I have to say: initially, I wasn’t excited about the idea of this film. We have so many multiverse movies now; plus, Latinos finally get a big budget superhero film, and they make his dad a cop? C’mon. That being said, I was happily surprised when this framing was used to explore the human implications of the fraught relationship between heroism and family, the self etc. As we follow Miles Morales and his friends, still trying to prevent even more rips in the space-time continuum one year after the events of Into the Spider-Verse, we get a fascinating deconstruction of the hero’s journey, one which questions whether heroes need to suffer in order to become who they’re destined to be, or perhaps love can be just as instructive. The first thing I thought after credits rolled on this visual feast of a film was ‘that was a lot,’ because it is, in the best of ways. Co-directors Joaquim Dos Santos, Kemp Powers and Justin K. Thompson provide one of the most visually ambitious animated movies I’ve ever seen, and it’s jampacked with story, but never feels like too much. Everything is earned (even the cliffhanger ending) and the visual language is incredibly advanced. From the phenomenal voice-acting to the groundbreaking innovations in its animation style, this is guaranteed to be one of the most stunning things you can watch this week!
The film opens in Gwen’s world, and almost immediately viewers know they’re in for a reality-bending rollercoaster. Here, the background functions as a kind of mood ring, shifting colors as she moves through stages of grief, anger and isolation. There are moments where the shapes of background objects become abstract, losing all form. In these moments, the film feels at its most experimental, embracing the maximalist style that the Spider-Verse movies have become known for while deepening our understanding of her character. Each spider-person seems to have their own specific aesthetic, and these small details add up to create a wildly immersive world that draws us further into the themes of the film. To me, this is what separates good visuals from great visuals: the ability to make them matter to the story, and this movie does that over and over again. I really appreciate how all the flashing colors and bold design choices seem to highlight the many strengths of its script.
Building off the previous film’s ideas of familial obligation and identity, this latest entry into the Spider-Verse finds Miles one year into his Spider-Man duties, still struggling with finding a balance between family and heroism, leaving him feeling like a failure on all fronts. These feelings of inadequacy are foregrounded throughout the movie, bringing a deep vulnerability to his character that endears audiences to his journey that much more while also giving us cause to really think about what it means to be a hero. Why does the idea of heroism always have to be tied to tragedy and a deep sense of loss? Can we resist these paradigms? It’s a movie that constantly pushes against itself, either with meta-commentaries on art or its resistance against the determinism often found in heroes’ stories. Its slower, more tender moments are just as exciting as the high-octane, action-heavy scenes. Despite its 140-minute runtime, the pacing is lightning quick, with ideas being thrown at us a million miles a minute, not dissimilar to another popular multiverse movie, Everything Everywhere All At Once (2022). Much like that film, the acting here is key to pulling this movie off.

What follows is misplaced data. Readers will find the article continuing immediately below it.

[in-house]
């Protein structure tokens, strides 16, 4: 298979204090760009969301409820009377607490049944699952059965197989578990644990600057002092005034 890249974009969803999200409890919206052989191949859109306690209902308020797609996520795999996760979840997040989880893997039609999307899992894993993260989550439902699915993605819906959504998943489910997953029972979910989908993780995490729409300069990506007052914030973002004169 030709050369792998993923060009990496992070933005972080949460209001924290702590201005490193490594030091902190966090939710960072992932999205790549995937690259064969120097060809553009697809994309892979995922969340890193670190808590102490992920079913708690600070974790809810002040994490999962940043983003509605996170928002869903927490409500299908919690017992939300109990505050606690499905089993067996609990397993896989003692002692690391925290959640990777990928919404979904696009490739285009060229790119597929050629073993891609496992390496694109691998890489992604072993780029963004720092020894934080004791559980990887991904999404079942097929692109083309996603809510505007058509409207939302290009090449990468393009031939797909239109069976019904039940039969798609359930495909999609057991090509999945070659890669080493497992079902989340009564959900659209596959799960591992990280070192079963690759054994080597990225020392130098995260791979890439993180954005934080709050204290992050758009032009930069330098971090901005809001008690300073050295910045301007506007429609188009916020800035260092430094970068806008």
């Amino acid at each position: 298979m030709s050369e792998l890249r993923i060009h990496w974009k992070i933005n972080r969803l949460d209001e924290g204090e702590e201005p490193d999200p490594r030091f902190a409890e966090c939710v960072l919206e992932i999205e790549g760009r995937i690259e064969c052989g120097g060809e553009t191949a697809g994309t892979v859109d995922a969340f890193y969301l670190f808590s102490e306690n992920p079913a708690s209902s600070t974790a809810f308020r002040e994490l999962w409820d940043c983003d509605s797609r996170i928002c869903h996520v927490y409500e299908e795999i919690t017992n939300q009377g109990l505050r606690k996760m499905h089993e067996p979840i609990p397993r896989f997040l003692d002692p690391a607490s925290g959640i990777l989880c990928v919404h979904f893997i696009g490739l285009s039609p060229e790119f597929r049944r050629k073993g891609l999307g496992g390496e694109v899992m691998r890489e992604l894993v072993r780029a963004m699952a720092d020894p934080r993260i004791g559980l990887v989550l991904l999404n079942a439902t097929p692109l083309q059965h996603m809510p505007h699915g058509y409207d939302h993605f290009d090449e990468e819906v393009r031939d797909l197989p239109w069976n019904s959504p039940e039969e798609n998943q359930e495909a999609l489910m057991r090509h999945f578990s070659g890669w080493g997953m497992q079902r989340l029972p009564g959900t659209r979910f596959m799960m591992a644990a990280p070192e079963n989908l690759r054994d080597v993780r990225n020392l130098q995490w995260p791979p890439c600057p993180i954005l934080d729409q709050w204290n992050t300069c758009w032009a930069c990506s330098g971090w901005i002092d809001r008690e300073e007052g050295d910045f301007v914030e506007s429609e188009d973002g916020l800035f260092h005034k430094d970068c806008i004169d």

Without the voice actors each bringing so much nuance and humanity to their characters, it’d be easy for this film to seem like a jumbled mess; but through their delicately human performances, the script and visuals come together to form a complex, entertaining, and thrilling ride. I do wish there was more closure, but that’s how trilogies work, I suppose, and this film definitely left me eager for the March 2024 release of Beyond the Spider-Verse. Catch this film in a theater near you! It delivers on everything promised by the trailer. If you enjoyed this review, consider subscribing to the blog’s Patreon by clicking here! It helps pay the various fees that come with running a website, and keeps this blog ad-free and independent. There are also some cool benefits for those who choose to support the blog in this way including: suggesting which movies I review, getting personalized movie recommendations, access to free giveaways and more!